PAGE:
Atmospheric Rock

Gjoad – Samanōn Review

Gjoad – Samanōn Review

“Matching album art to musical concept is, I imagine, a challenging task for any artist or band to attempt. Two different artistic styles coming together in harmony is certainly a tough ask, but in this case, Gjoad have nailed it. The painting you see over there, by Franz Steinfeld, could not be a more accurate description of the Samanōn sound — which is a good thing, because it’s the primary reason I picked this one up to review. I wanted something primal, something powerful, and something ancient, and it seems to me that that’s exactly what this Austrian trio are going for on their debut release.” Sound packaging.

Helfir – The Journey Review

Helfir – The Journey Review

“It’s all about the journey, so the saying goes. For me, the journey from album discovery to album listening to album review is often the highlight of my week, regardless of the ultimate destination (read: rating). For Luca Mazzotta, the one man behind the one-man Helfir project, The Journey is his third release, and one that takes its title very seriously. Taking the helm on every instrument, real and programmed, Mazzotta’s ambitions and inspirations, including such names as Katatonia and Porcupine Tree, are unleashed over fifty minutes of honest, dark, and remarkably flexible music.” Safe travels.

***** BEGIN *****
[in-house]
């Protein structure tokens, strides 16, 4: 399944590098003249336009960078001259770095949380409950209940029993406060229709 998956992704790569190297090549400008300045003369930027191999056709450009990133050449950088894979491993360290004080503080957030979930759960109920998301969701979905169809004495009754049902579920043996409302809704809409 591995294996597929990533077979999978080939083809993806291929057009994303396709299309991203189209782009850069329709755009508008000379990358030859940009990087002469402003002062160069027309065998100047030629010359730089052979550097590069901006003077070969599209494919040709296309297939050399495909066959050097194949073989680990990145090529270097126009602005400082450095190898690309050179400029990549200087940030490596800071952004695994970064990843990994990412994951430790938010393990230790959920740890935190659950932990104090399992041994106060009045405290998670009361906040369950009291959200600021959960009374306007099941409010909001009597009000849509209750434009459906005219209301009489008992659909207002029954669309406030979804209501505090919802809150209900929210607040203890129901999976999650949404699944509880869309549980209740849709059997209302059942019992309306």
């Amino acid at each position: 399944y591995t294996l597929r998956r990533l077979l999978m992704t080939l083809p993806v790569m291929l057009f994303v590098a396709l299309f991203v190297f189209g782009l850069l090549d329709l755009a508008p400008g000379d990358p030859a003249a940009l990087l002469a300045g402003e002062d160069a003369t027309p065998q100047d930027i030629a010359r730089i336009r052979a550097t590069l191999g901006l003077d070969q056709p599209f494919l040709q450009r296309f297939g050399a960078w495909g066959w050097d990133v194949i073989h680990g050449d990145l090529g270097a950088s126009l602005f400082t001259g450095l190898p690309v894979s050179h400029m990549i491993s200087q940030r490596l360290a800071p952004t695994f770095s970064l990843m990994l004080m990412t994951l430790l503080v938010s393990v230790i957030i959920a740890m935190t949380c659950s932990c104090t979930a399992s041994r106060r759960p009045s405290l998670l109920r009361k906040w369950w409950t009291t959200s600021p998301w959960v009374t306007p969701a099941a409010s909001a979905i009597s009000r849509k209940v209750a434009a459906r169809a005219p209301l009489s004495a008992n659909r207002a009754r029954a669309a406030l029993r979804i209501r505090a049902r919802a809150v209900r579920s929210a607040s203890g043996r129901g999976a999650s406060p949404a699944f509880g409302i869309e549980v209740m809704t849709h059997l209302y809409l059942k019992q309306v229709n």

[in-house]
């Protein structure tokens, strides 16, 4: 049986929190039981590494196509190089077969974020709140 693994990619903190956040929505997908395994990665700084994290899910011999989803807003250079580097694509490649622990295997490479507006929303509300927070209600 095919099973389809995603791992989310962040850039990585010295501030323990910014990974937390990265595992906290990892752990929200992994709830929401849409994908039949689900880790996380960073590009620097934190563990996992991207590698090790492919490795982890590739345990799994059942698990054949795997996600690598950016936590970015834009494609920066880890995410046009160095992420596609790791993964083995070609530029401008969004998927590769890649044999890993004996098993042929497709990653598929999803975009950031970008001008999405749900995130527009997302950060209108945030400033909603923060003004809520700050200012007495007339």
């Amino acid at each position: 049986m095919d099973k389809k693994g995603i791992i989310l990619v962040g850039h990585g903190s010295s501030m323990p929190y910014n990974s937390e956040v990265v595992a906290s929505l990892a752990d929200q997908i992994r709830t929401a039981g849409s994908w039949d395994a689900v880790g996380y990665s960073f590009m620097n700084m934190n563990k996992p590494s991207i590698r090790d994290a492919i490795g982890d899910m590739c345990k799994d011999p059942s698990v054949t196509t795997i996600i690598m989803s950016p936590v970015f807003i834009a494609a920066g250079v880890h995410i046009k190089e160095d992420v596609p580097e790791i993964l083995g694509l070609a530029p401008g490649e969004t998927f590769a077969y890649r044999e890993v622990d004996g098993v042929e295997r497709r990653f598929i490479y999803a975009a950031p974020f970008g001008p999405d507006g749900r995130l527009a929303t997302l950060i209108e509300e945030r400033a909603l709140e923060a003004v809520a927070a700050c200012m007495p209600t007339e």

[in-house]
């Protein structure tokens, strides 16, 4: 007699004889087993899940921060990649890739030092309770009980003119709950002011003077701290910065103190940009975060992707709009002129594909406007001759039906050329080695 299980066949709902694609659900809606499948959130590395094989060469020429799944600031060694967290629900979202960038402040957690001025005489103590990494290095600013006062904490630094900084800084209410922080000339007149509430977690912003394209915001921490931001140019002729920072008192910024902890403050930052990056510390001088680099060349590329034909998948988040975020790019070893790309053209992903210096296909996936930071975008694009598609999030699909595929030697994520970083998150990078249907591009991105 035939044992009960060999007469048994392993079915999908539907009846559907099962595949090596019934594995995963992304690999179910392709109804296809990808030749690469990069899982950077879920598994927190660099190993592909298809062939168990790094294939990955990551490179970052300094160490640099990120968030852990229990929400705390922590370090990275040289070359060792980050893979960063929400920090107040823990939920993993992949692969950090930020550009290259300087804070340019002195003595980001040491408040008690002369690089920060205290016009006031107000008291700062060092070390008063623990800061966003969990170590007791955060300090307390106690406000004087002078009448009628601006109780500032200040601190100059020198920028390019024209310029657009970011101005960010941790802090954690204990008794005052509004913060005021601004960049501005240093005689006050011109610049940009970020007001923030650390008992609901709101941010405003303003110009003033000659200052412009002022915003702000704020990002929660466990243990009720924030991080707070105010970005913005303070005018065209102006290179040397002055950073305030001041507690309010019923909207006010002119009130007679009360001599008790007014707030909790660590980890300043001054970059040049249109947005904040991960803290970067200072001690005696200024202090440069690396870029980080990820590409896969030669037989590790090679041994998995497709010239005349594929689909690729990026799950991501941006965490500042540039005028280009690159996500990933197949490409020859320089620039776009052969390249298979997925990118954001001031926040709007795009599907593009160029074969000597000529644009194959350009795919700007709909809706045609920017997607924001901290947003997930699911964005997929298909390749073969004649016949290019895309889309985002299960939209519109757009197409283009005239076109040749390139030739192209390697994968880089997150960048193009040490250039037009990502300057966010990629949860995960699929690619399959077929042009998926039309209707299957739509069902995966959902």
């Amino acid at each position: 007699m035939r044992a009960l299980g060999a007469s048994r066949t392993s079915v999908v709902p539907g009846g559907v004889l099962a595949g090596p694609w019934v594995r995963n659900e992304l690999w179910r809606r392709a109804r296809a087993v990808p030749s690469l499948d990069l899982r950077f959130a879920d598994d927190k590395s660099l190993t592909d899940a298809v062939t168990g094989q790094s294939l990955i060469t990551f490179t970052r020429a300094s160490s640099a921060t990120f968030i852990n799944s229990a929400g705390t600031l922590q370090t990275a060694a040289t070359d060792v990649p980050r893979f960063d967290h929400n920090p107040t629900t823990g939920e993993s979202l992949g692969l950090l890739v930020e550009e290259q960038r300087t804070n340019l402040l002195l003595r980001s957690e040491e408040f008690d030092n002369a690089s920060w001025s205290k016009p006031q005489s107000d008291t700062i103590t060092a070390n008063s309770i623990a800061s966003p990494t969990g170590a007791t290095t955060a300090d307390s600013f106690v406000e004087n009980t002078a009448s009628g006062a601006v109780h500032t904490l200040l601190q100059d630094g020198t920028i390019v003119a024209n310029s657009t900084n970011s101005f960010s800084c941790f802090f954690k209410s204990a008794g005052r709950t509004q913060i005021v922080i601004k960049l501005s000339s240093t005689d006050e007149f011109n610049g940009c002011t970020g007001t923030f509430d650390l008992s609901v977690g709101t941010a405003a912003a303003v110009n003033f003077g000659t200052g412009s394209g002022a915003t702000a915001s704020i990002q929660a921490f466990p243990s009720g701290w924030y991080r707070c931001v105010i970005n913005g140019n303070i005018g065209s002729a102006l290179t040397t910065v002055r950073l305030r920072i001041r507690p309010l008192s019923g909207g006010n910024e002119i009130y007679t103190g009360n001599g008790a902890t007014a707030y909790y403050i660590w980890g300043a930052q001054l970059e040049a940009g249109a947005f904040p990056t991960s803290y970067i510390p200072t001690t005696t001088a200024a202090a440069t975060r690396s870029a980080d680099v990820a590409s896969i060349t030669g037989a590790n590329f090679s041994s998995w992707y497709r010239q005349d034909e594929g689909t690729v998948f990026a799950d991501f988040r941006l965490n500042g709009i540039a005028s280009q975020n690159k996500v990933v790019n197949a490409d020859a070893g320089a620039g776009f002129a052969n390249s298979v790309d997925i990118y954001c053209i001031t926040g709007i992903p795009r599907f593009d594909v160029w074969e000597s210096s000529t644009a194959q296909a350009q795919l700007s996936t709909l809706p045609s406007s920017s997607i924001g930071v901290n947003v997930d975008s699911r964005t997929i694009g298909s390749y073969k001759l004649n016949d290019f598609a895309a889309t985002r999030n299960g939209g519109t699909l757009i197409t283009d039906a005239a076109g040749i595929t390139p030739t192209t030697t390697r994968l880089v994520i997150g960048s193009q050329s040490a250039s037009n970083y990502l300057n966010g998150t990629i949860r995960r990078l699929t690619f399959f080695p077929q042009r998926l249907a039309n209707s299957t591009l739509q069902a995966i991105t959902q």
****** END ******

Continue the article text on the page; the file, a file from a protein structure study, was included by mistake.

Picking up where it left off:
40 Watt Sun – Wider than the Sky Review

40 Watt Sun – Wider than the Sky Review

The world became a much darker place in 2009 when UK doom upstarts Warning disbanded after only two albums. When word got out that guitarist and vocalist Patrick Walker would form a new project called 40 Watt Sun with fellow Warning bandmate Christian Leitch, doomsters the world over panted with anticipation. What many people hoped would be a continuation of the morose path constructed by Warning‘s farewell album, 2006’s criminally underrated Watching from a Distance, instead were met with softer, but no less intense, waters with The Inside Room. Five years and several label woes later, the band returns with their self-released second album, Wider than the Sky.” Watch the skies (from a distance).